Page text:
6. In the Next Gen TV NPRM, we asked whether we should “consider allowing broadcasters [that wish to deploy ATSC 3.0 service] to use vacant in-band channels remaining in the market after the incentive auction repack to serve as temporary host facilities for ATSC 1.0 or 3.0 programming by multiple broadcasters.” ONE Media requests that in markets with vacant channels, the Commission should allow full power broadcasters to use the vacant channels as “dedicated transition channels to ensure maximum continuity of service, just as it did during the transition from analog to digital.” It suggests that these vacant channels should be made available during the post-auction transition period, and that only after the full power broadcaster has vacated the channel should the channel be made available to others, such as displaced LPTV and translator license applicants. ONE Media asserts that as primary users in the television band, full power licensees have priority to obtain licenses for vacant channels over any LPTV and translator licensees, and therefore full power licensees should be able to use such a channel as a transition channel during the voluntary ATSC 3.0 deployment period, even if it is the only channel to which a displaced LPTV or translator station could relocate. The LPTV Spectrum Rights Coalition opposes ONE Media's proposal on the ground that it would diminish LPTV licensing rights in the middle of the displacement process. The Wi-Fi Alliance, Microsoft, the Consumers Union et al., and Dynamic Spectrum Alliance also oppose any approach that would expand broadcasters' spectrum rights in conjunction with ATSC 3.0 deployment, and they express concern about damaging the potential success of white space use in the television bands.

7. Given the diversity of comments on this issue, we seek additional comment on the extent to which we should allow full power broadcasters to use vacant channels in the television broadcast band to facilitate the transition to 3.0, and, if so, when they should be able to use these channels, and what procedures we should use to authorize that use. As a threshold matter, how should we define a “vacant” channel for this purpose? We seek specific comment on ONE Media's proposal, and how it potentially would affect the post-incentive auction transition/repacking process and the various other users in the repacked television band.[3] That is, given that vacant channels might be needed by stations transitioning to new channel assignments, how does ONE Media's proposal impact that and the post-auction process in general? For example, if we allow usage of vacant channels, should we only allow temporary access to a vacant channel after the repacking process is completed? Or, should we permit such access after the LPTV displacement window is closed?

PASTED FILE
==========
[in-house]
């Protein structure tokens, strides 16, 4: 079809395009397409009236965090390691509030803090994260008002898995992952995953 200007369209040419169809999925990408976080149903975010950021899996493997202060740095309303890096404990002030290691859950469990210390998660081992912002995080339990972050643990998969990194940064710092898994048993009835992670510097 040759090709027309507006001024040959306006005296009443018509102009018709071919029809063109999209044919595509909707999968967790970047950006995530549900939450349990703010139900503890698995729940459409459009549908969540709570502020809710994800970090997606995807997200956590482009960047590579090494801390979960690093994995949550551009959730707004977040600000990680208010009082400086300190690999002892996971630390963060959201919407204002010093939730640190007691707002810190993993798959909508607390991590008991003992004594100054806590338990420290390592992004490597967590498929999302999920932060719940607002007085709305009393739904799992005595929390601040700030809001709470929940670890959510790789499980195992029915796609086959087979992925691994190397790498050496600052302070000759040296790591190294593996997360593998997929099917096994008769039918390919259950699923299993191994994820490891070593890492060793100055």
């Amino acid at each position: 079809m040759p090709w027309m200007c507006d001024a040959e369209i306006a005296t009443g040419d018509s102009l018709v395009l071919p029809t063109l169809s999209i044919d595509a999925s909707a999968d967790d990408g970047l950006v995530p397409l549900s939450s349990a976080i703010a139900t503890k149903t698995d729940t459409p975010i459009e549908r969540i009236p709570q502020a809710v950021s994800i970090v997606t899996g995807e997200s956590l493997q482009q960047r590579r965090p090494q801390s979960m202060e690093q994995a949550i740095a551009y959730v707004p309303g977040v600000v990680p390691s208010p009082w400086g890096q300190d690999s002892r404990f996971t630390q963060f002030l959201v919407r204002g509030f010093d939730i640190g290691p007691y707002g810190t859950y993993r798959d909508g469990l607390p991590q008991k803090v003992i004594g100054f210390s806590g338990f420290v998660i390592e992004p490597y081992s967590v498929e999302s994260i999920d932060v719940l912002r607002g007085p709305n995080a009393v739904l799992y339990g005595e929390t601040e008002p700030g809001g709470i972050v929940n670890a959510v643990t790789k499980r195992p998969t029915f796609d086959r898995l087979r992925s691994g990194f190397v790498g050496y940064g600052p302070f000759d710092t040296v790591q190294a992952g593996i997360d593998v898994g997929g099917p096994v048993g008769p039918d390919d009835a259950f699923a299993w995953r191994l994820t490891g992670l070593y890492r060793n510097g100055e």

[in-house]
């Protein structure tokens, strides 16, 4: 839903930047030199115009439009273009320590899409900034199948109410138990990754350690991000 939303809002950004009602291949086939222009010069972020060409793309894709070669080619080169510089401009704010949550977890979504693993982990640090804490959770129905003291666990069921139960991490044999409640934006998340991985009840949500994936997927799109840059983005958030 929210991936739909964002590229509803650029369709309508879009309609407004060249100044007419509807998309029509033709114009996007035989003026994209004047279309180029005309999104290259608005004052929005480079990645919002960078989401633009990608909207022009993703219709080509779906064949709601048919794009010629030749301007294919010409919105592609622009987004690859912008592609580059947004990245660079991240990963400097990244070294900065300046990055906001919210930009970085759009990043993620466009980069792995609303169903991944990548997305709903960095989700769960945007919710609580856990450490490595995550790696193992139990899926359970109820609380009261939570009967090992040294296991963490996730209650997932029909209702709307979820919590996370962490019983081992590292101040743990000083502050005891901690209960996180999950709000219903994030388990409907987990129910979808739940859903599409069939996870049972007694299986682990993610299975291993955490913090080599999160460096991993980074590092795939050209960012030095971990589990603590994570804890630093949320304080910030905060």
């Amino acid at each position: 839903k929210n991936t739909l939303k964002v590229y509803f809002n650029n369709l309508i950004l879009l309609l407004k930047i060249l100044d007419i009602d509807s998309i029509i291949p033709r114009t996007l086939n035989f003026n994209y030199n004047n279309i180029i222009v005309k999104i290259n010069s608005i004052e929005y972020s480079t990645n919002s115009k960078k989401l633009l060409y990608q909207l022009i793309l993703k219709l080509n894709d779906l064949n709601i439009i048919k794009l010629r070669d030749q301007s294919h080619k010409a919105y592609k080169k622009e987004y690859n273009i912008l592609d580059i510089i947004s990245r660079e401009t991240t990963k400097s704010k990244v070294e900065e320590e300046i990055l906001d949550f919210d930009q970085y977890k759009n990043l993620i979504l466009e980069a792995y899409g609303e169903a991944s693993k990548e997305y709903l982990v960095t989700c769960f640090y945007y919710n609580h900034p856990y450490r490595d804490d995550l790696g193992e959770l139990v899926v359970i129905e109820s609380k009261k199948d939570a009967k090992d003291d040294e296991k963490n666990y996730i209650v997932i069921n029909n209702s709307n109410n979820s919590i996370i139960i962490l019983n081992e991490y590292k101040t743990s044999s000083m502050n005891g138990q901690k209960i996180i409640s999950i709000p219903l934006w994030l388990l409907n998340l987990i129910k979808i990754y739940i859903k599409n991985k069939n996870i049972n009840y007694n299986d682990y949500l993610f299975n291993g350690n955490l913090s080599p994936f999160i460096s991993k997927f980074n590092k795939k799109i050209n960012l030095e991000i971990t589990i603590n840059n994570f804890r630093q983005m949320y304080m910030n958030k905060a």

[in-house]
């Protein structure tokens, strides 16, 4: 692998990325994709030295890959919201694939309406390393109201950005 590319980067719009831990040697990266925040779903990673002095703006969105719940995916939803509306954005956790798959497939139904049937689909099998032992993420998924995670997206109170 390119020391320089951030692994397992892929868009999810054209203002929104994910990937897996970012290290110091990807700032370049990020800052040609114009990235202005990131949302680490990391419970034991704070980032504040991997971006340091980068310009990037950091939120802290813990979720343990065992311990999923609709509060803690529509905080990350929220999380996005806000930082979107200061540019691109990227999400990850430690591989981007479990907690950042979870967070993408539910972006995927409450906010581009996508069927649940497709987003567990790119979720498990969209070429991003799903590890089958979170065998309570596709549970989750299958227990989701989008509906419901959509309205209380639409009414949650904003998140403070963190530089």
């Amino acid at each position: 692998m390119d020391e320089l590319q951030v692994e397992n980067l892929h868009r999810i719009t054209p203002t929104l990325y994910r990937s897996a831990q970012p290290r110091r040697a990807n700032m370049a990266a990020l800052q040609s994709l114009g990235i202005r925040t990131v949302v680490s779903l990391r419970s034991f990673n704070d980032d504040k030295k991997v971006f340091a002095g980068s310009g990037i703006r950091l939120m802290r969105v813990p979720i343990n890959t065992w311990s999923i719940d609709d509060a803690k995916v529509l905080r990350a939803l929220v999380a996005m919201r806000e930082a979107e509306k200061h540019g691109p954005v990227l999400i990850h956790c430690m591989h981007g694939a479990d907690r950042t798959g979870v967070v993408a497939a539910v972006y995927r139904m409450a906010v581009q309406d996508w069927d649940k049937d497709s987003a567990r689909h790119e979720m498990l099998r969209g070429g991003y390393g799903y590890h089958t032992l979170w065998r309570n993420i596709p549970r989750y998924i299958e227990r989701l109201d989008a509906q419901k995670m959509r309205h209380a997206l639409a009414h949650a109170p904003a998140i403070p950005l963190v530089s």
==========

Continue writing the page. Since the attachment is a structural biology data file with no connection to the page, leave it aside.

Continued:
8. If we were to permit full power licensees priority to use vacant channels as dedicated transition channels, we seek comment on the process for doing so. Specifically, how would broadcasters apply for an authorization to use a vacant channel? Should the request be for Special Temporary Authority (STA)? Should we instead consider a request for a temporary channel to be a minor change of the station's existing license and require a minor change application? If we treat these requests as minor changes, should we process such requests on a first-come, first-served basis? Should we Start Printed Page 60352open a window for such requests? How should we resolve competing requests for temporary channels? What should we require a broadcaster to show to demonstrate that it needs a temporary channel, and how long should the authorization last? What effect would this proposal have on other users in the repacked band, including wireless microphone users and white space device operations? [4] We also seek input on how we should address MVPD carriage issues related to usage of vacant channels. How would the Commission handle loss of service when the full power broadcaster ceases its temporary operation—and moves back to its original facility? We seek specific comment on the effects on small entities: (1) Would allowing broadcasters to use these vacant channels help small broadcasters transition, (2) would allowing broadcasters to use these vacant channels impose carriage burdens on small MVPDs, and (3) what can we do to ease the burdens on those entities? We seek comment on these and any other issues that we would need to address if we allow full power broadcasters to use vacant channels as temporary transition channels.

3. Significantly Viewed Status of Next Gen TV Stations

9. We tentatively conclude that the significantly viewed status of a Next Gen TV station should not change if it moves its 1.0 simulcast channel to a temporary host facility.[5] Under our proposal, a commercial television station that relocates its 1.0 simulcast channel could not seek to gain significantly viewed status in new communities or counties and such station could not lose significantly viewed status in communities or counties for which it qualified prior to the move of its 1.0 simulcast channel. We seek comment on this tentative conclusion. In the Report and Order, we impose a freeze on the filing of any requests to change the significantly viewed status of a Next Gen TV station that is moving its 1.0 simulcast channel to avoid confusion while we consider this issue.[6]